LAW GRADUATE OVERPRODUCTION

[NOTE: Data on Mississippi are probably wrong for reasons stated in this post. The Mississippi Department of Employment Security published its own numbers, but they aren't much better for reasons discussed here.]

Law Graduate Overproduction by State (2011)

Law Graduate Overproduction by State (2011)

Law Graduate Overproduction by BEA Regions (2011)

Law Graduate Overproduction by BEA Regions (2011)

This page tracks law graduate overproduction as of 2011 by contrasting state government lawyer job creation projections with ABA graduate data from the Law School Admissions Council. Link to the Am Law Daily comparison to the 2009 edition. At the national level, the BLS reports that the economy will create 212,000 lawyer jobs between 2010 and 2020 while the ABA law schools will produce more than 440,000 new law graduates on the very high end, assuming there is no decline in enrollments, which there certainly will be. These data are meant to depict where there are too many law students and should not be confused with applicants per job in various locations. There are a couple limitations to the data:

(1)  They necessarily exclude non-ABA law schools because no centralized authorities track them. This is unfortunate because non-ABA law schools account for more than 16 percent of all law schools (I continue to exclude correspondence schools and the JAG school).

(2)  Overproduction assumes every graduate works in the state he or she attended law school. This obviously isn’t true. It’s also theoretically possible that some law schools deliberately “underbid” those in other states, i.e. cheaply producing better graduates and exporting them to undercut local law schools. I dismiss this hypothesis as dubious given tuition rates, and ultimately it doesn’t matter. The oversupply problem wouldn’t exist if there were clear attorney shortages to compensate for surplus production in other regions. The following results demonstrate only three states “underproducing” graduates: Alaska, Nevada, and Wyoming, but those three can’t possibly absorb the tens of thousands of excess law graduates produced per year elsewhere.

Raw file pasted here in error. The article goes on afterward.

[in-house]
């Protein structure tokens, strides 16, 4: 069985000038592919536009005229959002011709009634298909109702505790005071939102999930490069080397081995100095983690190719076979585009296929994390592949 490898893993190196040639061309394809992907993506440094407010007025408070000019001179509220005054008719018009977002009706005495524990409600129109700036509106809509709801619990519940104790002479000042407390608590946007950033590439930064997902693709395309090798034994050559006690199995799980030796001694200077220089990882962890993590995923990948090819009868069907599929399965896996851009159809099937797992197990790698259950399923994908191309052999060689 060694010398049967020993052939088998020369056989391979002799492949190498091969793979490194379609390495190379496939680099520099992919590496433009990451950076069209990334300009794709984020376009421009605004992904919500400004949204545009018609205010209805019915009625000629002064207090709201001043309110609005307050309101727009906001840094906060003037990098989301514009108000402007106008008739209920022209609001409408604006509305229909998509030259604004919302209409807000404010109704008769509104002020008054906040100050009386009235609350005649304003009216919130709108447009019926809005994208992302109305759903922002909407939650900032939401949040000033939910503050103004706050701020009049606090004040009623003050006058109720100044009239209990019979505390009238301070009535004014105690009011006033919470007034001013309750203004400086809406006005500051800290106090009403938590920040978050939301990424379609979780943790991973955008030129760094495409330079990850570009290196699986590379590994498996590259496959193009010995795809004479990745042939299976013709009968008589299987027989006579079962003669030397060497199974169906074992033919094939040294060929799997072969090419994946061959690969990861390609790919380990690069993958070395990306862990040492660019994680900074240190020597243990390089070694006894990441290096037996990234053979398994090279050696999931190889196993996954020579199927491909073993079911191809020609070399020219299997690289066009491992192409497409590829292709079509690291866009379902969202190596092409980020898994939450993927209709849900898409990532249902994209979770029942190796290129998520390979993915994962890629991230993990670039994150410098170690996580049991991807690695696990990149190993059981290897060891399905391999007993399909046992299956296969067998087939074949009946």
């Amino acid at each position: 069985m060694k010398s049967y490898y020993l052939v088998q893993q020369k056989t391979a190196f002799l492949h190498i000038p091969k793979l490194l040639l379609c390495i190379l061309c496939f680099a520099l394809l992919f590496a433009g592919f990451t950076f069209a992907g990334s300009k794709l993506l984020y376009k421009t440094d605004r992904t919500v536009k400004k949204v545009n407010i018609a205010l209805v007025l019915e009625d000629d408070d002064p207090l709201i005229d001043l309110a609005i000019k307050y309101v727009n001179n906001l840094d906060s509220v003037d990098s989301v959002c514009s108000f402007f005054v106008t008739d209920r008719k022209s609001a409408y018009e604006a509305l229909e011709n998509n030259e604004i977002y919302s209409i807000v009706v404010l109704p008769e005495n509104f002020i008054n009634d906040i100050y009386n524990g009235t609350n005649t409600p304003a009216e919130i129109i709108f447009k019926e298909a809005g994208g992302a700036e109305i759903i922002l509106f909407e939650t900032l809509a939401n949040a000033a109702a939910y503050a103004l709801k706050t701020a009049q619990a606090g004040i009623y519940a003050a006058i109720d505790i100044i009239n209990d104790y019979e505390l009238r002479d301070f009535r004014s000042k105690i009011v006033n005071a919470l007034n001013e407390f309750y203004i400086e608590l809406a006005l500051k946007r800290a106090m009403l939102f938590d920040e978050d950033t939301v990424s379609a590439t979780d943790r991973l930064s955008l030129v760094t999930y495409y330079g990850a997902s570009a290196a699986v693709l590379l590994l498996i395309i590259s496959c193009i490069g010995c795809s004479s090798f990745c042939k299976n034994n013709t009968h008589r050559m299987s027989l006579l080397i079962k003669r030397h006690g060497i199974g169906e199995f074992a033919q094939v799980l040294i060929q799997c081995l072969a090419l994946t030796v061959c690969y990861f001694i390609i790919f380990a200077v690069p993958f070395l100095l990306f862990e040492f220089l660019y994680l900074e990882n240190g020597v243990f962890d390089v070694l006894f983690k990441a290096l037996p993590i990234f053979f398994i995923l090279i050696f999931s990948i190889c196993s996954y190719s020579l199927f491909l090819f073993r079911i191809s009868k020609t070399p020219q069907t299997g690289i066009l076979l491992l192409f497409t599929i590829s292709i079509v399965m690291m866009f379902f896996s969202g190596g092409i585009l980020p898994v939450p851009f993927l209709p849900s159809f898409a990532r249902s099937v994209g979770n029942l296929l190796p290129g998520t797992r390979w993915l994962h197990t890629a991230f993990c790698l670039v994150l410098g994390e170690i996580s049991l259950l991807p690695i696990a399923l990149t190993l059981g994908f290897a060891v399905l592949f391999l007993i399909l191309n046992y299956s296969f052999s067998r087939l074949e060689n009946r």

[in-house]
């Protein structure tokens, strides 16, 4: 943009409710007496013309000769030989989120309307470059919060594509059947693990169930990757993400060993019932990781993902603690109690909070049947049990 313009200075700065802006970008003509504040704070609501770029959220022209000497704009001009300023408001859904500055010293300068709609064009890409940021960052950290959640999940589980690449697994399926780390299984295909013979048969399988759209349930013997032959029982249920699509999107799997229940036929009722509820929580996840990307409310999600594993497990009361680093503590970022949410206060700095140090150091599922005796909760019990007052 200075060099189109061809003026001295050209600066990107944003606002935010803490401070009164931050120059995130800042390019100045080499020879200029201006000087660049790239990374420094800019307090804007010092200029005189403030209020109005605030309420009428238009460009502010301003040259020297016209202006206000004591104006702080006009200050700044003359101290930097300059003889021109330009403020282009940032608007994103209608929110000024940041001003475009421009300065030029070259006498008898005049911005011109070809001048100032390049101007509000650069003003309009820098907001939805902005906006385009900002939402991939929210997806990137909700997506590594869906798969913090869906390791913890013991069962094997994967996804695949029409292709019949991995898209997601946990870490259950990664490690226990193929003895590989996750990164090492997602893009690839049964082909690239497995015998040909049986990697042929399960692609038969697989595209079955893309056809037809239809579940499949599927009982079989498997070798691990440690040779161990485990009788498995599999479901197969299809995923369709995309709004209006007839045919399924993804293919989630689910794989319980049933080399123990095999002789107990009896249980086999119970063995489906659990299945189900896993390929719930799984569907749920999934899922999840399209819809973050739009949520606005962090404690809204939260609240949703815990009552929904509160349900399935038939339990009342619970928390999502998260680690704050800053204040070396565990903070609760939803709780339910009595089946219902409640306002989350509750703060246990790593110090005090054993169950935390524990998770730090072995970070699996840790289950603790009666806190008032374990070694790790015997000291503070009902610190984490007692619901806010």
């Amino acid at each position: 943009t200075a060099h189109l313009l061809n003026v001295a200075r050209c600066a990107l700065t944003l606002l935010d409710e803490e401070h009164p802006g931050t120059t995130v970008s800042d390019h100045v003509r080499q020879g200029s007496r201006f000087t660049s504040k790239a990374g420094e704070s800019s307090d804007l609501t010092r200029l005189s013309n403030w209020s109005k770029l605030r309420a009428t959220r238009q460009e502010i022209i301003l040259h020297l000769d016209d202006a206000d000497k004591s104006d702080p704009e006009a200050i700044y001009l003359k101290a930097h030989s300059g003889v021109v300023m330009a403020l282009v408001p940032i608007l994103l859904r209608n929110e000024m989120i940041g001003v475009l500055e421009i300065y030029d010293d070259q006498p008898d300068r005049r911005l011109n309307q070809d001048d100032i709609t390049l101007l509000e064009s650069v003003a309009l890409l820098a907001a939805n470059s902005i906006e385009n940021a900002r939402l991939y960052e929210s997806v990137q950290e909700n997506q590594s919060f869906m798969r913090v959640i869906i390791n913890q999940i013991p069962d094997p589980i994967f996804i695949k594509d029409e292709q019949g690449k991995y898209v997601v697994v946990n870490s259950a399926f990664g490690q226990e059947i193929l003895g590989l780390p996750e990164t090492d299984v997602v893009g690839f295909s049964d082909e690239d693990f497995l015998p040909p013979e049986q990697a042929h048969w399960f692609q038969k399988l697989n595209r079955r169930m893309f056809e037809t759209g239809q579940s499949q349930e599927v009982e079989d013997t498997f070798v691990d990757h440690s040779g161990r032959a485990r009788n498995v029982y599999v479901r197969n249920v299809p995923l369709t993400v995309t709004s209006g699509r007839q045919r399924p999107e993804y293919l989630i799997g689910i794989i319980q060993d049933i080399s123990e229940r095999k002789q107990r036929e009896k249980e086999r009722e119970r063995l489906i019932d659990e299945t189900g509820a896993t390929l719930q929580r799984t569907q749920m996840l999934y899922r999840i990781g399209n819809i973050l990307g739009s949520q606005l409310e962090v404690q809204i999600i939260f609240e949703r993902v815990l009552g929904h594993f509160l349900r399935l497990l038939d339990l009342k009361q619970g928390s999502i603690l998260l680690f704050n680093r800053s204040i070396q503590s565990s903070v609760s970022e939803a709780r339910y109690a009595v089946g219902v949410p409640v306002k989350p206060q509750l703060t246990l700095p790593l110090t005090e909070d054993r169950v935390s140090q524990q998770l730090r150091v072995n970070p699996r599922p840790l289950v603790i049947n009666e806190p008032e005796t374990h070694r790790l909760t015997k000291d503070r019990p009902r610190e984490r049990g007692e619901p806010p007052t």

Here’s a chart of the results, the numbers in parentheses are the number of ABA-accredited law schools operating in 2011. The ABA restored the University of La Verne’s provisional accreditation in 2011 just before its students graduated, so it’s counted too. A “*” denotes a state that has non-ABA-accredited law schools. As always D.C. and Puerto Rico are counted as states for the purposes of this analysis.

# STATE/REGION AVERAGE ANNUAL JOB OPENINGS ABA GRADS (2011) ANNUAL SURPLUS GRADS PER OPENING
1 Mississippi (2) 30 316 286 10.53
2 Puerto Rico (3)* 100 678 578 6.78
3 Michigan (5) 320 2,072 1,752 6.48
4 Delaware (1) 60 252 192 4.20
5 Nebraska (2) 70 283 213 4.04
6 Vermont (1) 50 175 125 3.50
7 Massachusetts (7)* 700 2,288 1,588 3.27
8 Indiana (4) 270 818 548 3.03
9 Oregon (3) 180 537 357 2.98
10 Louisiana (4) 270 797 527 2.95
11 New York (15) 1,610 4,703 3,093 2.92
12 Minnesota (4) 320 887 567 2.77
13 Connecticut (3) 190 526 336 2.77
14 Rhode Island (1) 60 158 98 2.63
15 Iowa (2) 130 342 212 2.63
16 Ohio (9) 550 1,411 861 2.57
17 New Hampshire (1) 60 147 87 2.45
18 North Carolina (7) 460 1,123 663 2.44
19 Kentucky (3) 190 455 265 2.39
20 Pennsylvania (8) 740 1,739 999 2.35
21 Illinois (9) 970 2,183 1,213 2.25
22 Kansas (2) 140 309 169 2.21
23 South Carolina (2) 200 418 218 2.09
24 Arkansas (2) 130 269 139 2.07
25 North Dakota (1) 40 81 41 2.03
26 Missouri (4) 440 890 450 2.02
27 California (21)* 2,490 4,964 2,474 1.99
28 Wisconsin (2) 250 484 234 1.94
29 Virginia (8) 760 1,350 590 1.78
30 Alabama (3)* 240 416 176 1.73
31 Oklahoma (3) 270 462 192 1.71
32 Hawaii (1) 60 101 41 1.68
33 West Virginia (1) 80 125 45 1.56
34 Florida (11)* 1,960 2,998 1,038 1.53
35 New Mexico (1) 70 106 36 1.51